Counties in Crisis: We know why rural hospitals in Tennessee are closing. Can we save them?

Counties in Crisis

Hopeful signs of a financial regimen for rural hospital health

KNOXVILLE, Tenn. (WATE) – In seven years, Tennessee has seen more hospitals close than 48 other states.   

As we’ve seen, East Tennessee isn’t immune to the trends.

In June, Jamestown Regional closed. While its owner hopes to reopen the hospital, more than 18,000 people in Fentress County and families in surrounding counties are left with the help of 911 and ambulance services to transport them to outside hospitals in an emergency.  

Also, in June, the same company that owns Jamestown Regional, Rennova Health, turned to a bank to make payroll at Big South Fork Medical Center. Rennova-owned Jellico Community Hospital reported more than $10 million in net losses to the state. 

A rural hospital on track for success

Jason Pilant is the president and chief executive officer for Roane Medical Center, owned by Covenant Health, headquartered in Knoxville. Roane Medical has also seen net losses, in the millions, in recent years, but has steadily improved every year, according to Pilant and reporting filed with the state. In fact, so far in 2019, Pilant said the hospital is on track to break-even or potentially turn a profit.  

Their losses are a bit misleading, he explained. They stem from a more than $70 million investment in a new hospital, completed in 2013. When you consider the operating overhead, couple it with the investment cost, then look at those declining losses, Pilant explained what you see is a hospital performing exactly how you’d want it to from a corporate perspective. In other words, despite being rural in 2019, it’s doing well.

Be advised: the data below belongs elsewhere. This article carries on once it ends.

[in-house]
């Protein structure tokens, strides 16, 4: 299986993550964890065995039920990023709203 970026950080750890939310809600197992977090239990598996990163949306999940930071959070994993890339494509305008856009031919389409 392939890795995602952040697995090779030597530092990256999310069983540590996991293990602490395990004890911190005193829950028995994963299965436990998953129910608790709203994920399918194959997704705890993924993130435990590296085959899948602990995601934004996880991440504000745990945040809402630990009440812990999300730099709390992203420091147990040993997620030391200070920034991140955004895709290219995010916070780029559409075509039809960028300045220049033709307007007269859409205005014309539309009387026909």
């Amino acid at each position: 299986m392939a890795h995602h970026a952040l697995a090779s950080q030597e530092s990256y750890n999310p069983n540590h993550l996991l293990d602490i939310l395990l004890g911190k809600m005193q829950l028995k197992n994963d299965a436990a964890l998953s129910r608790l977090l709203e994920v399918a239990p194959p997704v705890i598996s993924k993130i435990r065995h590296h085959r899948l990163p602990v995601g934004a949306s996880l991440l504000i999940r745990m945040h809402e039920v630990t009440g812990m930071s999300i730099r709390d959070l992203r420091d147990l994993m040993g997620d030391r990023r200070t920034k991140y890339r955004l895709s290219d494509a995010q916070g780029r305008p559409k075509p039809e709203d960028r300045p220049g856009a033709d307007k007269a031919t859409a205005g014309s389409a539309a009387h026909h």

Here’s how he broke down their patient payer-mix:  

  • Medicare 50% 
  • Medicaid 21% 
  • Uninsured/Self pay 9% 
  • Private 20% 

That’s both a blessing and a burden for the hospital, financially.

Patient payer mix hurts rural facilities

Medicaid, a federal-state health program for some low-income people which Tennessee calls TennCare,  “typically always reimburses under the actual cost to the hospital,” he said. This means immediately after the treatment of a Medicaid patient; a hospital would have lost money.  

Pilant said Medicare, on the other hand, typically reimburses “right at or below” costs to the facility. Medicare is a federal program for people 65 years old and older or people with disabilities.

Commercial insurance is where the opportunity lies for any profit-making, which he said can help supplement any loses from charity care. The need for larger numbers of commercial payers exists in rural areas because it’s where you find larger percentages of uninsured patients or patients whose care isn’t fully paid for, he said.  

The Covenant Health model

In many rural communities, a brand-new, state-of-the-art, healthcare facility isn’t an option. That option was made possible for Roane Medical Center when it became part of Covenant Health in 2008.  

Covenant’s portfolio spans across many Tennessee counties and includes two massive facilities in Knoxville. It supports rural facilities by offering more advanced services and specialized care, basically keeping those dollars in the Covenant system and not going elsewhere.

“it’s very, very hard and much more challenging today to be an independent rural hospital in these times and in these markets,” Pilant said. “Being able to align and join with a healthcare system, especially a financially strong healthcare system, really benefits these hospitals to keep them viable and to keep them in the latest technology and be able to treat patients the best they can.”